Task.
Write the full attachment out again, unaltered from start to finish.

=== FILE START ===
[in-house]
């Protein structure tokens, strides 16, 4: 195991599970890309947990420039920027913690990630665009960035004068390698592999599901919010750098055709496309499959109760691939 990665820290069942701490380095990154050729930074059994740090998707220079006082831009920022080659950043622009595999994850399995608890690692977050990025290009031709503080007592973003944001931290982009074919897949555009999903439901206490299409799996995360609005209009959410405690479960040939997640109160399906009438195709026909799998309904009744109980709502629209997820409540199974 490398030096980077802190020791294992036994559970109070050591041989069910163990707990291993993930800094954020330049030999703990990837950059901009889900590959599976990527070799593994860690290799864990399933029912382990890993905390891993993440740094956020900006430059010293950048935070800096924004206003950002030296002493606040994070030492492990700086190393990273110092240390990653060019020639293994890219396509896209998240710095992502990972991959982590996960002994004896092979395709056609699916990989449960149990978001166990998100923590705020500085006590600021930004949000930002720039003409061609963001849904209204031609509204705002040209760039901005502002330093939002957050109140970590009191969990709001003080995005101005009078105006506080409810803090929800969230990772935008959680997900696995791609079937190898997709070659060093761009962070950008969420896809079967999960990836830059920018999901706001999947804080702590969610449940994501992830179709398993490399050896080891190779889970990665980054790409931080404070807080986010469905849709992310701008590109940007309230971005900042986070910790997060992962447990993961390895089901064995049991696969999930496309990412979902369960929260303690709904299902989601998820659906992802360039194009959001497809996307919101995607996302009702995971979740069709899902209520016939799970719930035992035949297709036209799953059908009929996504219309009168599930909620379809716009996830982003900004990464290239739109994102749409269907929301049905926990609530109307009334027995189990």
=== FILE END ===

[in-house]
């Protein structure tokens, strides 16, 4: 195991599970890309947990420039920027913690990630665009960035004068390698592999599901919010750098055709496309499959109760691939 990665820290069942701490380095990154050729930074059994740090998707220079006082831009920022080659950043622009595999994850399995608890690692977050990025290009031709503080007592973003944001931290982009074919897949555009999903439901206490299409799996995360609005209009959410405690479960040939997640109160399906009438195709026909799998309904009744109980709502629209997820409540199974 490398030096980077802190020791294992036994559970109070050591041989069910163990707990291993993930800094954020330049030999703990990837950059901009889900590959599976990527070799593994860690290799864990399933029912382990890993905390891993993440740094956020900006430059010293950048935070800096924004206003950002030296002493606040994070030492492990700086190393990273110092240390990653060019020639293994890219396509896209998240710095992502990972991959982590996960002994004896092979395709056609699916990989449960149990978001166990998100923590705020500085006590600021930004949000930002720039003409061609963001849904209204031609509204705002040209760039901005502002330093939002957050109140970590009191969990709001003080995005101005009078105006506080409810803090929800969230990772935008959680997900696995791609079937190898997709070659060093761009962070950008969420896809079967999960990836830059920018999901706001999947804080702590969610449940994501992830179709398993490399050896080891190779889970990665980054790409931080404070807080986010469905849709992310701008590109940007309230971005900042986070910790997060992962447990993961390895089901064995049991696969999930496309990412979902369960929260303690709904299902989601998820659906992802360039194009959001497809996307919101995607996302009702995971979740069709899902209520016939799970719930035992035949297709036209799953059908009929996504219309009168599930909620379809716009996830982003900004990464290239739109994102749409269907929301049905926990609530109307009334027995189990």